TeamIndus Lunar Descent Strategy

The science and art of executing a Moon landing

Oct 6, 2017 · 5 min read

To date, only 3 countries have successfully landed on the moon — USA, USSR and China — proving that it’s one of the most difficult of missions. These were achieved by the respective governmental organizations with budgets in the billions of dollars and many years of prior space technology expertise & past space mission experience to rely on. This ought to give you an idea of the complexity involved in such an attempt.

Through this short piece, we aim to give you some information in the descent strategy being developed at TeamIndus.

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Understanding orbits before the descent

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TeamIndus spacecraft orbits around the Moon.

To land on the lunar surface in a fuel efficient manner, the spacecraft needs to start descending from the lowest point in the S4 orbit (periapsis), which is 12 km. The lowest point of the S4 orbit depends on the nature of the S3 orbit, which is where the physics advantage of the circular orbit comes in.

Had S3 been an elliptical orbit like S2, the closest point for starting the descent would lie where S4 is marked in the diagram. This would constrain the longitude for landing, leaving no flexibility in targeting various landing sites.

Instead, a circular orbit allows the engine burn to be executed anywhere in the circular S3 orbit and accordingly choose the lowest descent point in the S4 orbit. Circularizing the orbit thus allows flexibility in targeting various landing sites while requiring the least amount of energy expenditure.


1. Laser Rangefinders (LRF)
2. Laser Altimeters (LALT)
3. Descent Cameras (LDS)
4. Inertial Measurement Unit (IMU)

Parameters measured during descent

The key parameters that feed into the on-board computer (OBC) and used by the descent algorithm are:

1. Altitude
2. Velocity
3. Position

The Laser Altimeters (LALT) provides data used to derive altitude. The LRFs on the other hand are used only during terminal descent — from 100 meters above the lunar surface.

The IMU plays a key role as the central sensor for navigation of the spacecraft. An IMU comprises a highly precise accelerometer and gyroscope. For easier understanding, think of modern day smartphones that allow you to motion-control or play motion-based mobile games. The IMU measures even the minutest of changes allowing our algorithms to determine orientation. During orbit, the Mission Planning team can predict position and velocity with a required degree of accuracy. Hence at the time of descent sequence being initiated, with this information available to the on-board computer OBC, acceleration is tracked and fed into a mathematical model that can propagate position and determine velocity as the spacecraft decelerates and approaches the landing site.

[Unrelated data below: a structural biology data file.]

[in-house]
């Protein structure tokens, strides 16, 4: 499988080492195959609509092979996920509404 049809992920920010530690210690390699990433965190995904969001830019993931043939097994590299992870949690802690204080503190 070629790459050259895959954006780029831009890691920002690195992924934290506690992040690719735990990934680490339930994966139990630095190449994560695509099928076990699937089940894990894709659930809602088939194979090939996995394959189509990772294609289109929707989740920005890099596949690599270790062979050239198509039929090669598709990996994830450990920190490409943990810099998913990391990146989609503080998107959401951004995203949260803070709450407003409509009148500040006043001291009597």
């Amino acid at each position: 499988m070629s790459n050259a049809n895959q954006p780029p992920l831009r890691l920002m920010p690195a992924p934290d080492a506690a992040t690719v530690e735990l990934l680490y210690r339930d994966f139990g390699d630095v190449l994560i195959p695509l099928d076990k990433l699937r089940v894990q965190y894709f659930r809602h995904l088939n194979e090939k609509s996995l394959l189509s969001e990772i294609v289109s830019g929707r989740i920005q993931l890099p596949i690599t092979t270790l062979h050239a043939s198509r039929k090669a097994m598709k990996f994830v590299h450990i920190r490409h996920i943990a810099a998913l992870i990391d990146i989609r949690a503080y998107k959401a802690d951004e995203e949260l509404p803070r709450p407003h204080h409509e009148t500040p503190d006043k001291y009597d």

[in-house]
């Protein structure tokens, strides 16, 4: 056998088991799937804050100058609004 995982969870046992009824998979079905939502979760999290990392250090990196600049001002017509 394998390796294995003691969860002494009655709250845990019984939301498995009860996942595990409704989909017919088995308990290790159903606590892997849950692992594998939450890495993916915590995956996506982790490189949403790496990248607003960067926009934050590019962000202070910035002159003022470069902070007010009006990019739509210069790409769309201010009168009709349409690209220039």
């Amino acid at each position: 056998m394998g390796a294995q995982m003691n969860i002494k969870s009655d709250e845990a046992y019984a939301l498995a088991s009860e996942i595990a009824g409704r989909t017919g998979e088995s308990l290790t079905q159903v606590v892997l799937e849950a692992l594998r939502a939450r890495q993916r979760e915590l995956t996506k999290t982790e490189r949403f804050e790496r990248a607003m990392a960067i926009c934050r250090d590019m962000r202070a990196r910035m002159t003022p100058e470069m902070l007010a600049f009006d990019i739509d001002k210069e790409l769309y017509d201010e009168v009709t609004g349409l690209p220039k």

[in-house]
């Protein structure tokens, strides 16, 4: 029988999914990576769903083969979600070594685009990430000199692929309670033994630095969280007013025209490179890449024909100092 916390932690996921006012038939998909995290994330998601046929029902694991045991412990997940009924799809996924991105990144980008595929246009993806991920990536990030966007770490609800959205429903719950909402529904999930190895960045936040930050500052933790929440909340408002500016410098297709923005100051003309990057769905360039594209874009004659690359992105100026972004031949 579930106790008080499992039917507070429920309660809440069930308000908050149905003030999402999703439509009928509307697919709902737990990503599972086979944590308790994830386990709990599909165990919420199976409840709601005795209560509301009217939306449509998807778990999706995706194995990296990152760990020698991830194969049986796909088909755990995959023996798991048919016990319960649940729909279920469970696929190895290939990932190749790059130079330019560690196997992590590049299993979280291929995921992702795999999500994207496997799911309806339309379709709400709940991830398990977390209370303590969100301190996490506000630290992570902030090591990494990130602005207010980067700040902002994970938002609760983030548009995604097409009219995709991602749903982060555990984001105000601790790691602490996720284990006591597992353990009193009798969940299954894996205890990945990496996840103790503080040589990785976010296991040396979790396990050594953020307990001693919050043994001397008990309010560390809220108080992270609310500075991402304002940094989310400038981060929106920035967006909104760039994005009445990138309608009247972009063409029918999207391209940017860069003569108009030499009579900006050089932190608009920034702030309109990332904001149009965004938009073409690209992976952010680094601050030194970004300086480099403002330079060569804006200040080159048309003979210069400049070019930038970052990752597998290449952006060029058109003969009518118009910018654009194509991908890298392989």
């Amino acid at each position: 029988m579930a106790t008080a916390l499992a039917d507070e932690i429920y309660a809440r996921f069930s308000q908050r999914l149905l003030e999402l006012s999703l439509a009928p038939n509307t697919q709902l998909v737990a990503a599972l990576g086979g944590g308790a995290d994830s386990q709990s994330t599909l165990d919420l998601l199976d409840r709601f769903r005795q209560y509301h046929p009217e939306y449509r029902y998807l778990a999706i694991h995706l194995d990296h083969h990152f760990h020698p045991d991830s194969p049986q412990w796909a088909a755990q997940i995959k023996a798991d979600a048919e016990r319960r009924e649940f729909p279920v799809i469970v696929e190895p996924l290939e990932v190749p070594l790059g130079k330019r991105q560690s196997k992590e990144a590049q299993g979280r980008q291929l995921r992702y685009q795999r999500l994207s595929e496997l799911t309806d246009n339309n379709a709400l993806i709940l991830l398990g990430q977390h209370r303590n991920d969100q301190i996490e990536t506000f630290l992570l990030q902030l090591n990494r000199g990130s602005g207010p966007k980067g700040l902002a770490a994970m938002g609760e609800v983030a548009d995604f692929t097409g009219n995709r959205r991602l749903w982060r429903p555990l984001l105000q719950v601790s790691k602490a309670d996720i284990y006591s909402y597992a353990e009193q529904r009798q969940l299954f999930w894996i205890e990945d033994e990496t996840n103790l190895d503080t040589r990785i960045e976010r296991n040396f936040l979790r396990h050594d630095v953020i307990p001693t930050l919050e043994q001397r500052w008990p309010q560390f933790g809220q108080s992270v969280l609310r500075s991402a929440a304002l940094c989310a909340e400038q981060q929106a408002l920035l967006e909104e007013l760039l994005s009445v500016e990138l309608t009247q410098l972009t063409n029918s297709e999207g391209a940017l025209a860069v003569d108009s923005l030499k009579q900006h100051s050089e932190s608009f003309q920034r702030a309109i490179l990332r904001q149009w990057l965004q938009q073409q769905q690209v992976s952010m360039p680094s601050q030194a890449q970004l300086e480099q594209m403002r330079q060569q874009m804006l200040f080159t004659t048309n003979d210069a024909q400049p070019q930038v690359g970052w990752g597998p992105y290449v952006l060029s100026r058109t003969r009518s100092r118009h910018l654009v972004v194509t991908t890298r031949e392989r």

The knowledge of the spacecraft’s position, velocity and attitude is fed to the guidance program which calculates the reference attitude and thrust. The control system program uses the guidance and navigation commands to orchestrate firing of the main engine and the attitude and reaction control thrusters in synchronized firing patterns to land the spacecraft gently.

Descent Profile

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Approach & Turn

Terminal Descent

The LDS (cameras) begins imaging the lunar surface. Images are clicked in intervals and compared through image processing algorithms to determine the velocity with relation to the ground.

With Main engine throttling down and ACT keeping spacecraft orientated while minimizing lateral velocity, the spacecraft descends to the surface. This is where our spacecraft’s structure and landing gear will be put to the test.

TeamIndus Blog

Privately funded mission to land on the Moon in 2020

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